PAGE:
You would have done quite well to buy and hold shares of either Celgene Corporation (NASDAQ: CELG) or Gilead Sciences (NASDAQ: GILD) over the past decade. Both soared more than 185% over the period despite running into some trouble that has depressed both stocks recently.
Which of these beaten down biotechs is the better buy at the moment? Let's weigh key opportunities against incoming threats to see which has a better chance of outperforming in the years to come.
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The case for Celgene Corporation
Celgene's biggest problem is front and center in its product lineup. The company's multiple myeloma therapy Revlimid still makes up around 63% of total sales and will probably begin losing ground to generic competition in 2022.
Unfortunately, efforts to offset future Revlimid losses with new drugs keep running into obstacles. A Crohn's disease candidate the company licensed for $710 million in 2014 flopped in a pivotal trial last October. More recently, the FDA refused to file an application for a multiple sclerosis candidate Celgene spent $6 billion to get its hands on.
If those late-stage pipeline snafus don't make you nervous about the company's ability to eventually offset Revlimid losses, the outlook for the company's first foray into immunology might. Otezla quickly became a blockbuster psoriasis drug with over $1.3 billion in annual sales last year. In 2018, Celgene expects annual sales of its top non-Revlimid growth driver to reach just $1.5 billion. That's hardly a pace to complain about, but it won't keep the needle moving forward once generic competition for Revlimid sets in.
Earlier this year, Celgene closed on a $9 billion acquisition of Juno Therapeutics to get its hands on experimental cancer therapies that do a terrific job for patients but still haven't proven themselves in any commercial setting. The chimeric antigen receptor T-cell (CAR-T) therapy furthest along the development timeline is JCAR017. In a high-dosage group within a larger clinical trial, 13 of 19 patients with a difficult-to-treat form of lymphoma achieved complete remission at three months.
While these results are nothing short of amazing, Novartis and Gilead Sciences launched similar therapies in the last half of 2017. Sadly, it doesn't look like U.S. insurers are in a hurry to pay for these pricey treatments. During the first three months of 2018, Novartis recorded just $12 million in Kymriah sales.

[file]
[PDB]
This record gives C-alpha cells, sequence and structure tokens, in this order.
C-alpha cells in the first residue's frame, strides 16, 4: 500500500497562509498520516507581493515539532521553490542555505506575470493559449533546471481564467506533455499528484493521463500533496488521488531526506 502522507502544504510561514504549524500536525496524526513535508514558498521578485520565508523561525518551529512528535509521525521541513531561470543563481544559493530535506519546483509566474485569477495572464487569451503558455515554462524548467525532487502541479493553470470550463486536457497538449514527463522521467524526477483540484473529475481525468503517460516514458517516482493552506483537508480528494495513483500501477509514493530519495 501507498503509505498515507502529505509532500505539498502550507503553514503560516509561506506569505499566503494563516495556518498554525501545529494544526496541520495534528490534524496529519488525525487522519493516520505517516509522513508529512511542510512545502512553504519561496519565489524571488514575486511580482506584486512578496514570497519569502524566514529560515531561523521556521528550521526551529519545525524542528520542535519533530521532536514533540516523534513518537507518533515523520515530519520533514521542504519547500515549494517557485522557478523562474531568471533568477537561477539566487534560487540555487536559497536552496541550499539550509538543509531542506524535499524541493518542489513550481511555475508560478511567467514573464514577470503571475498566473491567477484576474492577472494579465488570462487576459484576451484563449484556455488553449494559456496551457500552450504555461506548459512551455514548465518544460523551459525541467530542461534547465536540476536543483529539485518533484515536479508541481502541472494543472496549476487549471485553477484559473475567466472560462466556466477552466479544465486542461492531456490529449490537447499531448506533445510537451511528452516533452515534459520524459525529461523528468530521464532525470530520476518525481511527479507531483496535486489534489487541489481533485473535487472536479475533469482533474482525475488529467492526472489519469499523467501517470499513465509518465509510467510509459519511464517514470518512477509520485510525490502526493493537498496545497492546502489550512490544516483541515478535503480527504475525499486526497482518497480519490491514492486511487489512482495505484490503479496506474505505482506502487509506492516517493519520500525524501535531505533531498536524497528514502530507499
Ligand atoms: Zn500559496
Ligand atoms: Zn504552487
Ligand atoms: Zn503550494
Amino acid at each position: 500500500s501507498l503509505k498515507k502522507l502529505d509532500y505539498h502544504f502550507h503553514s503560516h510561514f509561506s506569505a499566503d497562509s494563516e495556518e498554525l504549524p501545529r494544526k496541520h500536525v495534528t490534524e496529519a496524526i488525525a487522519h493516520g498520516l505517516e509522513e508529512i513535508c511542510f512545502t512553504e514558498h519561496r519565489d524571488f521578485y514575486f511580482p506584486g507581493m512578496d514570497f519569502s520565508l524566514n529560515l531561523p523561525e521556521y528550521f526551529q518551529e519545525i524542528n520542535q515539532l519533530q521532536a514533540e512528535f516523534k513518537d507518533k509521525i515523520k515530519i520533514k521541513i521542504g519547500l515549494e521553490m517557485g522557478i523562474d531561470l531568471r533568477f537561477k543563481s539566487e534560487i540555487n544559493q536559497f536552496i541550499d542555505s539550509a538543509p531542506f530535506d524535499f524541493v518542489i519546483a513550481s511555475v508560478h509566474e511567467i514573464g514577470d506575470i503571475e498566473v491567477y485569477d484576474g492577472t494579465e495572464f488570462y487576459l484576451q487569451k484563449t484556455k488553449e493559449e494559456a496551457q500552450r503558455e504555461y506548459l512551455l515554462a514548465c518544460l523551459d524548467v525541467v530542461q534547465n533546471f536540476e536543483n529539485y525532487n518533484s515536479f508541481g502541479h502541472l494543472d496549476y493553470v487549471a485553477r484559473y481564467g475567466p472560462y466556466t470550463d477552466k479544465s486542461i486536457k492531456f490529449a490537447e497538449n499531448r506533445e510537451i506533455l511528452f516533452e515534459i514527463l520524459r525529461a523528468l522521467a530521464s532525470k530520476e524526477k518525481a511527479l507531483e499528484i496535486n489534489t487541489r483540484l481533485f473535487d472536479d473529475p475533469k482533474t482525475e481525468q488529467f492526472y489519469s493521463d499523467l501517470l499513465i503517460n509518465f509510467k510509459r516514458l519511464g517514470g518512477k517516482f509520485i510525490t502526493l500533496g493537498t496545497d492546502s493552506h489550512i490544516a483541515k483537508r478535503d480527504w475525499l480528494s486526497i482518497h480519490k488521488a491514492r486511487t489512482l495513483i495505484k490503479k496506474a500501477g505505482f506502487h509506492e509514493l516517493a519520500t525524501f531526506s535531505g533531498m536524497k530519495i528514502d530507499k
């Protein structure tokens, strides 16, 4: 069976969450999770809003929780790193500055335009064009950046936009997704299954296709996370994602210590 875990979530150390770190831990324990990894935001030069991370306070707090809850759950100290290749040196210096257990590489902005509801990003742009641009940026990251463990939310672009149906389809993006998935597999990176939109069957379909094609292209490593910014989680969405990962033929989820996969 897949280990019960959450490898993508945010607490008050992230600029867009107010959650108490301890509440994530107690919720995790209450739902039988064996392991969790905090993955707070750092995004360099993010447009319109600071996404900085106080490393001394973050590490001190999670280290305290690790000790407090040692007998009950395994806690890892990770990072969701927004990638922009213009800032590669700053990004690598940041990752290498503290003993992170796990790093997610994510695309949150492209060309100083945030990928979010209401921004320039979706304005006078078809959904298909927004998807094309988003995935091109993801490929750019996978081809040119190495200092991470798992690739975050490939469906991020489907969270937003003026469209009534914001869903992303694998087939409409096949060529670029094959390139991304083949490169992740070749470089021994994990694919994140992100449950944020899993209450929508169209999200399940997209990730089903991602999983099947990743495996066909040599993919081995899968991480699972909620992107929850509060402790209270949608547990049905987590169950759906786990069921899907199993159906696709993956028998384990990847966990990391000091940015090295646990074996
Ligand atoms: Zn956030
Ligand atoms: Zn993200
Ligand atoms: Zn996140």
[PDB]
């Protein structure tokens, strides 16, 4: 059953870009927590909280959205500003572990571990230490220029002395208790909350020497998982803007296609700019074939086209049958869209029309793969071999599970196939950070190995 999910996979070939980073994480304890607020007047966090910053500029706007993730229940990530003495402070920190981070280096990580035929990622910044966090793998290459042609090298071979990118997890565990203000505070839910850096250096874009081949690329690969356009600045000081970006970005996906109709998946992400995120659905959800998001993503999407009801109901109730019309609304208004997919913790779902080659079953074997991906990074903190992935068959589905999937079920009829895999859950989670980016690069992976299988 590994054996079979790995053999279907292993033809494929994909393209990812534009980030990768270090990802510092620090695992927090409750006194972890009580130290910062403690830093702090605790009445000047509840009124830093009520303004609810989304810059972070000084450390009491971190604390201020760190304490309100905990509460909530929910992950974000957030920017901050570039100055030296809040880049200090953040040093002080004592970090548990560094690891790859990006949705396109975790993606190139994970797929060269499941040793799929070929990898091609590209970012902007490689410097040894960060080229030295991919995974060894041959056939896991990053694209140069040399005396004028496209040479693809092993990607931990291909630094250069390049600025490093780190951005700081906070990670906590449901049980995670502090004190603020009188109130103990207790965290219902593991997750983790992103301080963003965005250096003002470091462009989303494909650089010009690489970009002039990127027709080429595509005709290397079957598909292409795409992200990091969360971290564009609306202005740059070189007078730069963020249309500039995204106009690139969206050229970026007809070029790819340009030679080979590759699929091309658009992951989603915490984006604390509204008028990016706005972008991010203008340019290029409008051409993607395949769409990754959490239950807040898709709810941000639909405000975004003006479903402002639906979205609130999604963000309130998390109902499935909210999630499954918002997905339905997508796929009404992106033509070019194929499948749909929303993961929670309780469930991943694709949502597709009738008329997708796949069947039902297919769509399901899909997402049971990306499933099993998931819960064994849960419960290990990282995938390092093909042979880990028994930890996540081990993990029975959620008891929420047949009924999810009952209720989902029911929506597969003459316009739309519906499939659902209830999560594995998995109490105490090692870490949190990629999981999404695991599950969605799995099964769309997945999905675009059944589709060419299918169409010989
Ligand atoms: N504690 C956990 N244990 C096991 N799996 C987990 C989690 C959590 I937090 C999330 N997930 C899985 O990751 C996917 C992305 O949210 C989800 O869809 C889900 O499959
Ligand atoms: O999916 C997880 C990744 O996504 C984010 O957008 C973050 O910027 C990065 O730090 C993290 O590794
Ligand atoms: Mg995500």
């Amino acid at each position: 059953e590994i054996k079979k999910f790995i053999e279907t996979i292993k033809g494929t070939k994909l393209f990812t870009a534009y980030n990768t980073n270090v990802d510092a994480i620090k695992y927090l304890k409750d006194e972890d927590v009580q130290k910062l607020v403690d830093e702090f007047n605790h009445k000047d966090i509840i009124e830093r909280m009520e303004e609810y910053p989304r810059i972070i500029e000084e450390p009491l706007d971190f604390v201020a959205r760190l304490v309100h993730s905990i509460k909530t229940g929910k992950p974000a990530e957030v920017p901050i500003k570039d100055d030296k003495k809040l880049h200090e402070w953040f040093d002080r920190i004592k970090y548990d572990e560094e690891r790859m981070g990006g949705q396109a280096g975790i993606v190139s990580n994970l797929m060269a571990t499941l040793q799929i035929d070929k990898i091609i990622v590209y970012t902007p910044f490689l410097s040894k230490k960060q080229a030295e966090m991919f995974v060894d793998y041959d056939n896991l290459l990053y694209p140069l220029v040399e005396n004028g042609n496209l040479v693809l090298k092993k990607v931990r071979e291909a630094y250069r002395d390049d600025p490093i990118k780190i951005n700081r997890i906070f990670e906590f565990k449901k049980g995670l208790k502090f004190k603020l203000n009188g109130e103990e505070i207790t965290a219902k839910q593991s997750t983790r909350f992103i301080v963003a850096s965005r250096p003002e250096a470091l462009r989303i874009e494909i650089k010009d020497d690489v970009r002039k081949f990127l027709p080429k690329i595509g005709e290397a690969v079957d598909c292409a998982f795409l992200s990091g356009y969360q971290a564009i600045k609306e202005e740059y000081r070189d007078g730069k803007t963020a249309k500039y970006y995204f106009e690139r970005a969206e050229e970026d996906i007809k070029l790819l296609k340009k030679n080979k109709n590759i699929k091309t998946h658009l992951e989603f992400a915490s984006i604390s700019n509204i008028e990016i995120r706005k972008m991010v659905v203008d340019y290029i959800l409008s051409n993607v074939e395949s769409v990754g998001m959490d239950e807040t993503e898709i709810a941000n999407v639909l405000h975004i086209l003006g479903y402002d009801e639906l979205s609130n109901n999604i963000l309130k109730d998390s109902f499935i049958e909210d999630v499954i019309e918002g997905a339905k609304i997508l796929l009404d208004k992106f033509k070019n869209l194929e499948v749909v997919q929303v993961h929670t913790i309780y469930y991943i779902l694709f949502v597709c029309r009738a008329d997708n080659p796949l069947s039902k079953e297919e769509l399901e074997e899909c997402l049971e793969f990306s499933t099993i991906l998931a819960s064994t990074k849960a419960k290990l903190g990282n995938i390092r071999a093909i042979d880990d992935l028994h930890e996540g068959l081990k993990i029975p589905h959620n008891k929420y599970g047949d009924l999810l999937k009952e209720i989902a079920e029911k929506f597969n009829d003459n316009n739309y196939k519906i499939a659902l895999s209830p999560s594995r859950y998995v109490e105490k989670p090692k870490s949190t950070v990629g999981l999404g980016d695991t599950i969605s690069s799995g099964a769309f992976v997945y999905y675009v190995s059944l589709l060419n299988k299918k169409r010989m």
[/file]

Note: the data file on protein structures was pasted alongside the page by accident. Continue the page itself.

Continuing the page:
The case for Gilead Sciences
Investors will want to look for signs that Gilead might be having better luck marketing Yescarta when the company reports next month. It needs all the help it can get offsetting losses from a hepatitis C franchise in freefall. Sales of next-generation drugs that can cure the otherwise chronic disease tanked 38% to $9.1 billion last year, and fourth-quarter sales suggest the franchise is on a $6 billion annualized run rate that still hasn't found a bottom.
It's hard to feel good about a company when its leading franchise nose-dives, but investors might have a new growth driver to look forward to. Before hepatitis C antivirals took center stage, Gilead made its mark treating HIV, and its latest offering in this space could be one of the biggest new drug launches of 2018.
Gilead's new treatment ticks a lot of boxes that should allow it to overtake a fierce competitor -- Juluca from GlaxoSmithKline. The FDA limited Juluca's addressable patient population to those already suppressing the virus with their current medication. Biktarvy is available to this group plus patients new to HIV treatments. Biktarvy is a tiny, once-daily pill that was so well tolerated during clinical trials that it's hard to imagine patients switching down the road.
Biktarvy sales expectations vary, but even conservative estimates hover around $5 billion per year at its peak. Even though it launched in February, some analysts think Biktarvy sales can hit $1 billion before 2018's finished. Look for signs of strong initial uptake when the company reports first-quarter earnings on May 1.
The better buy now?
Although the future looks a bit grim for both companies, it's important to note they're priced for mediocrity. Celgene's missteps have soured investor sentiment enough that the stock trades at just 10.6 times earnings expectations. Optimism for Gilead is slightly higher, but at 11.2 times forward earnings, it's just a hair pricier than Celgene.
Both companies are extremely profitable, but Gilead still generates more than twice as much free cash flow as Celgene. That's one reason Gilead can pay a dividend that offers 3.1% right now while making huge investments in tomorrow's blockbuster drugs.
Celgene's assembled an impressive pipeline of drugs from outside sources, but its recent missteps in later development stages are troubling. Gilead's hepatitis segment can only fall so much further, and Biktarvy is already on pharmacy shelves. I'm happy to hold on to shares of both, but Gilead looks like the better stock for cautious investors right now.
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Cory Renauer owns shares of Celgene and Gilead Sciences. The Motley Fool owns shares of and recommends Celgene and Gilead Sciences. The Motley Fool has the following options: short May 2018 $85 calls on Gilead Sciences. The Motley Fool has a disclosure policy.